While it hasn’t received much media attention, the federal government is launching an attack on the opioid crisis on a new front: improved technology for packaging and disposal of the drugs.
That’s good news for Intent Solutions.
Two recent bills—the Support for Patients and Communities Act passed by the House in June and The Opioid Response Act of 2018 passed September 17 by the Senate—include a new tactic that strikes at the heart of what many believe to be the major culprit in the epidemic’s explosion: the sheer number of unsecured opioids readily available in American medicine cabinets.
The bills are currently in conference committee working to produce a final bill in the next few weeks.
The Senate bill gives the Food and Drug Administration (FDA) the authority to create limited-amount packaging—such as supplies of pills for three or seven days—and requires opioid manufacturers to provide patients a safe way to dispose of leftover drugs as part of the packaging.
What hasn’t been extensively reported is that the bill also sets up rules and guidelines for the FDA to accelerate the development of more secure packaging of opioid prescriptions and gives direction on how the Department of Health and Human Services (HHS) and the Centers for Medicare & Medicaid Services (CMS) can reimburse for the use of those technologies.
That portion of the bill is pointed directly at us, and companies like us.
Packaging is ‘so very important’
Because U.S. Rep. Buddy Carter, R-Ga, is also a pharmacist, he understands the problem—and how technology like ours can help solve it.
“We all know what a problem the opioid epidemic is in America, with 115 people dying every day, and we know a lot of them get started by the number of prescriptions being written and the number of pills dispensed that end up just sitting in the medicine cabinet,” Rep. Carter said recently. “That is why the packaging is so very important.”
Carter introduced a provision in the final version of the House bill that would require a coating to prevent opioids from being crushed so they can’t be ground and snorted or mixed with a liquid and injected. But new packaging and dispensing technology like ours takes a broader swipe at preventing opioid misuse, and Carter believes the concept will help make a serious dent in the crisis.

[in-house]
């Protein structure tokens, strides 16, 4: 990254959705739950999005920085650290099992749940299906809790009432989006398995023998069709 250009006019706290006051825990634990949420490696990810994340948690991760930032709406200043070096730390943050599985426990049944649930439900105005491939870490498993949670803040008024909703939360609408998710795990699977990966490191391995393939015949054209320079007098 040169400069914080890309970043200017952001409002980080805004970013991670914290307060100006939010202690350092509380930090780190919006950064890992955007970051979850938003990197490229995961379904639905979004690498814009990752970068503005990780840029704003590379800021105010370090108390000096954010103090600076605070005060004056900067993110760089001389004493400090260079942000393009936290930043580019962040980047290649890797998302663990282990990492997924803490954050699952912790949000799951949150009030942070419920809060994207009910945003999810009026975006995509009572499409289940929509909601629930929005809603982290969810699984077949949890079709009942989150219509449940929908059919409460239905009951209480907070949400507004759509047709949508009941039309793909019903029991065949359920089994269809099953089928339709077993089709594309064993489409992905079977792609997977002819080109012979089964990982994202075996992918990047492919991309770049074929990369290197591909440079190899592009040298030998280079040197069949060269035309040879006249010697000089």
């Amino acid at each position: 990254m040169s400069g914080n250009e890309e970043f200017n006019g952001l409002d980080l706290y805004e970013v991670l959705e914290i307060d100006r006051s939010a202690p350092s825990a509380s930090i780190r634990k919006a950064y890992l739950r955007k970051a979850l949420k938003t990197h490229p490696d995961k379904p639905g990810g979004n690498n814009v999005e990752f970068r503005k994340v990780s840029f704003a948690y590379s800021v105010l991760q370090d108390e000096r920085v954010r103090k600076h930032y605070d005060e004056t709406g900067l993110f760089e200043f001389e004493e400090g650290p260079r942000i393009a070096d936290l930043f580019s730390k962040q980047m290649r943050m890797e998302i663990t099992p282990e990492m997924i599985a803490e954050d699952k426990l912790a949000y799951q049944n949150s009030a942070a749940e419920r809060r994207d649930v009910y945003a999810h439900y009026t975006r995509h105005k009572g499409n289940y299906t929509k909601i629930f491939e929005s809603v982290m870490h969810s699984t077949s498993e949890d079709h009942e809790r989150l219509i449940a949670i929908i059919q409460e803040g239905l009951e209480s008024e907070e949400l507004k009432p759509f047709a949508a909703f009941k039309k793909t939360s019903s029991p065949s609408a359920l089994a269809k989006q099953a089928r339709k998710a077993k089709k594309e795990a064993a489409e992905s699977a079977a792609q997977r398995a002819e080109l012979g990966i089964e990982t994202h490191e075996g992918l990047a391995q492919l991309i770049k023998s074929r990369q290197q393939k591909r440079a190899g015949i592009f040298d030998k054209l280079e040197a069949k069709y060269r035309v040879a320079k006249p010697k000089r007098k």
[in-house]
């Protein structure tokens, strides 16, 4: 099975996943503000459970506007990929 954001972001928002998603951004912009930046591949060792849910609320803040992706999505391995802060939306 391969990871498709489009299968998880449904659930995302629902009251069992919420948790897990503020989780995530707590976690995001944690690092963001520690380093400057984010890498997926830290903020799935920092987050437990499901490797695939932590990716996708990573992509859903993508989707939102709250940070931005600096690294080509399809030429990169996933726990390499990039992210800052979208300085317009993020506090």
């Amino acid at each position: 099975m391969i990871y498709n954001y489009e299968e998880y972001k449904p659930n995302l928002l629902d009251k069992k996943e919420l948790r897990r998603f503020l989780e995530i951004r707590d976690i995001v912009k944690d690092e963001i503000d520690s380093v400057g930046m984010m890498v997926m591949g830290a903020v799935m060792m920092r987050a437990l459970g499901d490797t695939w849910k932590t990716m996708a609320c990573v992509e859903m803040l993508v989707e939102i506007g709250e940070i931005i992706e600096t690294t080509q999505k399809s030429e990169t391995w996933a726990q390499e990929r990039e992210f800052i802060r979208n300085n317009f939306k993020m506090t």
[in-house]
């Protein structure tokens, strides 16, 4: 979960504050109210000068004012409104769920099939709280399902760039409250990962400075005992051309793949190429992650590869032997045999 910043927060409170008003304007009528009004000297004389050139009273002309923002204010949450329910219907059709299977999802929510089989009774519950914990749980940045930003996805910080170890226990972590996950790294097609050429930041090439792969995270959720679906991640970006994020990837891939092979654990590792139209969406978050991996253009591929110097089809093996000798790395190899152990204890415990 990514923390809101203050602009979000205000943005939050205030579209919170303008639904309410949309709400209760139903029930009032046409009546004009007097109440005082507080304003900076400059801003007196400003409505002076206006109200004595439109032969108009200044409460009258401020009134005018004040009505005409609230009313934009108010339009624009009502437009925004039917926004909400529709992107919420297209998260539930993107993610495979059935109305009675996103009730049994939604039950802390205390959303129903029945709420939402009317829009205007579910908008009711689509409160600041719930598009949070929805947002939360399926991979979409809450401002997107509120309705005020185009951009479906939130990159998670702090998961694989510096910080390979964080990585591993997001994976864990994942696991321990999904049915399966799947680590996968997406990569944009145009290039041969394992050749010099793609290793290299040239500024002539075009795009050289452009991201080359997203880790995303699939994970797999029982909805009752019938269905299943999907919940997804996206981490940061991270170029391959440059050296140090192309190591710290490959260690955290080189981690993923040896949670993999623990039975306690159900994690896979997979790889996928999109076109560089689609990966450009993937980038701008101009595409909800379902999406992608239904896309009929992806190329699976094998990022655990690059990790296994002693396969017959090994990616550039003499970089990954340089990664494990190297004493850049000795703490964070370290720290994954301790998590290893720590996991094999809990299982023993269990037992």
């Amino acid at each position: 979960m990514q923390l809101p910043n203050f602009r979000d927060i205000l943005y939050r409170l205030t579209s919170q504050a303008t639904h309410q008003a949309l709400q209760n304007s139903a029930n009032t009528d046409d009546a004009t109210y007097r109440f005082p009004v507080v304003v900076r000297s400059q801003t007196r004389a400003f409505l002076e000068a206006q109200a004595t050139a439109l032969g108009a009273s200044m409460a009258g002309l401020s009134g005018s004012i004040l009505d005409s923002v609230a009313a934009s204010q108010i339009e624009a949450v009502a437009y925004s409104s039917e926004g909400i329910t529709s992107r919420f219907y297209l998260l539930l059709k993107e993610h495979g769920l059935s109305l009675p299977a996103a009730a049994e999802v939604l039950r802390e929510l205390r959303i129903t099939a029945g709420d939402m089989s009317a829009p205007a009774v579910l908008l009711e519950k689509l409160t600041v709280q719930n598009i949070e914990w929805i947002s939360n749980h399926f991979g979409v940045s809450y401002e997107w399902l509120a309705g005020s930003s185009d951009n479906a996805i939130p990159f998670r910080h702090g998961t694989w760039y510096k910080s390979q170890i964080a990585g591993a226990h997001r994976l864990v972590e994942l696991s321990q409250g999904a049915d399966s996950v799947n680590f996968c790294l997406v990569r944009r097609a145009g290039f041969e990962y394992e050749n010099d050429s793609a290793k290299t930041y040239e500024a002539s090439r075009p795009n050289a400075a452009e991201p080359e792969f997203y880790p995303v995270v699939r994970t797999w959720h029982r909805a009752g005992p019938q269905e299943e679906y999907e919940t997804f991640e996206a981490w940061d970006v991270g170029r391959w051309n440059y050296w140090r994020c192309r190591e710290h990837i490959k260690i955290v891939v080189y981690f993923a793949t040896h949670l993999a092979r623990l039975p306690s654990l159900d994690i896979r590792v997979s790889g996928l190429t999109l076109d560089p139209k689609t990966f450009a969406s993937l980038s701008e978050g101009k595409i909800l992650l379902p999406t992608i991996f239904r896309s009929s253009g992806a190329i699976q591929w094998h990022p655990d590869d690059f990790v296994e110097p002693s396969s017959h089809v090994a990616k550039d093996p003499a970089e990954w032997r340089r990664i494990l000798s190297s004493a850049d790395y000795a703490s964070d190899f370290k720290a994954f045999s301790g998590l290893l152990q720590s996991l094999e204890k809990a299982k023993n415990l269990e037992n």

He says our approach is “headed in the right direction.”
Like us, he compares new dispensing technology to seatbelts. America didn’t ban cars to reduce deaths on its highways; it adopted common sense solutions to make them safer. Until the pharmaceutical industry can develop better drugs to treat pain without the addictive qualities of opioids, the smart dispensing device like tadTM from Intent Solutions makes sense, he says.
We wholeheartedly agree, and we greatly appreciate the fact that Rep. Carter is our ally in Congress on this matter.
An August 2017 JAMA Surgery review found more than two-thirds of patients reported unused prescription opioids following surgery, and safe storage and disposal rarely occurred, suggesting an important source of diversion of the drugs to others for sale or recreational use. The research underscores the problem—yet again—and gives us added impetus to work for widespread acceptance of the solution our company has to offer.
We will keep our readers updated on the final bill once it comes out of conference committee.
FDA Innovation Challenge
In other encouraging news from government, the Food and Drug Administration (FDA) has launched an Innovation Challenge to recognize medical devices that lead to the prevention and treatment of opioid use disorder (OUD). Applicants selected for the Challenge will work directly with the FDA to accelerate the development of and eventual review of marketing applications for their products, and will be granted Breakthrough Device designation based on certain statutory criteria.
The call for applications is another clear signal from government on the importance it is placing on devices and technology that can help curb OUD. We have submitted our application and will keep you posted on its progress, as well.